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Building self-aware systems to measure thought leadership KPIs

Self-awareness bracketed as a spiritual act now turns out to be applied by scientists on machines. Self-aware systems can in fact measure thought leadership KPIs for better branding.

There is a famous story from Indian mythology about a half-monkey and half-human creature named Lord Hanuman. He goes in search of the abducted wife of his ally Lord Rama. They come to the tip of the Indian peninsula. Their search halts at this point because there is no one in the army who can cross the river and continue the search. Then, the commander of the army reminds the unaware Lord Hanuman that he was blessed with a boon as a child to morph himself and fly great lengths by merely believing that he could do so. 

Lord Hanuman unaware of this strength would be sitting among the other soldiers assuming that the search comes to an end at the seashore. When he realizes his strength, he tries and realizes that he can shift shape and size and also can fly over the sea stretch to continue the search for the abducted wife. 

While this is shelved for mythologists, there is a scientific twist to it.

Have you noticed how sensors work in an IoT environment? They receive data for specific parameters, process them, and act upon them based on their internal configuration. Let’s take a fire sensor for instance. It can sense heat, temperature fluctuations, and maybe sometimes smoke too. It then indicates to you on an app if something goes wrong or just informs you with data.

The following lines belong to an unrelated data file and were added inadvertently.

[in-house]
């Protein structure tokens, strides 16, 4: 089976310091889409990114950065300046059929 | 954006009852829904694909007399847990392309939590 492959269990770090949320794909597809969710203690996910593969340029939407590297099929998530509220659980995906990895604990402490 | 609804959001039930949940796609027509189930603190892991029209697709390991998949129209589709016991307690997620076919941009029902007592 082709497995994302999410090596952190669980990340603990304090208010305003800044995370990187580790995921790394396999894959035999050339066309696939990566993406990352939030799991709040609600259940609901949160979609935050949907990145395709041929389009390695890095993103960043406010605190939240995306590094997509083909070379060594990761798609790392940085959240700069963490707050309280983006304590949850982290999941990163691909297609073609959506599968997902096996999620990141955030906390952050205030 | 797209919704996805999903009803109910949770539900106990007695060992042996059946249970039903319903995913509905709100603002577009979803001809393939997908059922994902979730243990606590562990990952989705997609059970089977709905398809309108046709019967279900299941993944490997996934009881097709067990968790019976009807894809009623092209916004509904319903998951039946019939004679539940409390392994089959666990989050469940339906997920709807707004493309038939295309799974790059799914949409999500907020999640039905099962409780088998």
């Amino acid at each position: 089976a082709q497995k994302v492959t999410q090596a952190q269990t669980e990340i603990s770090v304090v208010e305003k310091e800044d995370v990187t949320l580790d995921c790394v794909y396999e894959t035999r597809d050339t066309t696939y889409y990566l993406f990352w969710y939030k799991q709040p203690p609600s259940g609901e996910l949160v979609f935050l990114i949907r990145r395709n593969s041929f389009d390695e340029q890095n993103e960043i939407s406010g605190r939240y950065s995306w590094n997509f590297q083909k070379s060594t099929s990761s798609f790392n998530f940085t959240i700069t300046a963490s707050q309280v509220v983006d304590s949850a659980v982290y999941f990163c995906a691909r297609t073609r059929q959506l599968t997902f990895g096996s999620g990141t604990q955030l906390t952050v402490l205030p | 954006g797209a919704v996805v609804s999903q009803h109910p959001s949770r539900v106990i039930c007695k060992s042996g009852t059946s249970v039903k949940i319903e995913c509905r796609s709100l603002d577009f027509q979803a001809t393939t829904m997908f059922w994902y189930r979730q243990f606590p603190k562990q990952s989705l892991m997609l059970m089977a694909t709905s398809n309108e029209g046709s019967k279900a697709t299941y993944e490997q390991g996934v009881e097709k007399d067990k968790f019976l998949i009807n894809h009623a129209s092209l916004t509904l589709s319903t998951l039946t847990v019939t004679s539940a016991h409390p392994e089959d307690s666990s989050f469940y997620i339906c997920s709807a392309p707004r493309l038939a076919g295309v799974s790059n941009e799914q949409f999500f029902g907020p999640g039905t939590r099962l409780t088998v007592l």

Over a conversation with one of my IoT clients, he mentioned that a major attribute for smart embedded systems is the notion of self-awareness. And think about it, this notion enables an embedded system to monitor its own state and behavior, also the external environment. 

Self-awareness used in marketing and branding

Self-awareness is an existential behavior for marketing systems too. 

The famous five stages of awareness listed by Eugene Schwartz in his book Breakthrough Advertising has got to do with being aware of each stage through which a customer improves awareness of your brand. 

Self-awareness is also applied in marketing analytics. Analytics helps you be aware and find answers to questions like:

  • Who is my audience?
  • What do they need from me?
  • Why would they like my product or service?
  • Are they asking for something that I can give?
  • Who are the people on my team who can help me achieve this?
  • Where are they coming from? And a lot more questions

Think about it for a minute. When self-awareness can be applied to large organizations and machines, then why not for someone like us.

Thought Leaders measuring their KPIs

Dr.Taisha Eurich shares the 2×2 matrix that maps different levels of internal and external awareness. The idea is for you to reach the top right quadrant where you remain fully aware. 

Being self-aware helps you receive inputs from around you, without any bias. Clear thinking on top of it, helps you process it and you could put it to good use. 

So it is a cycle.

When you develop better self-awareness, you are able to articulate your thoughts better, both within and outside your company. This in turn adds more interest from people who discover you and your thoughts. If you had to run a thought leadership campaign and measure it, you would see that the metrics look like:

  • No of media mentions
  • No of followers
  • No of early subscribers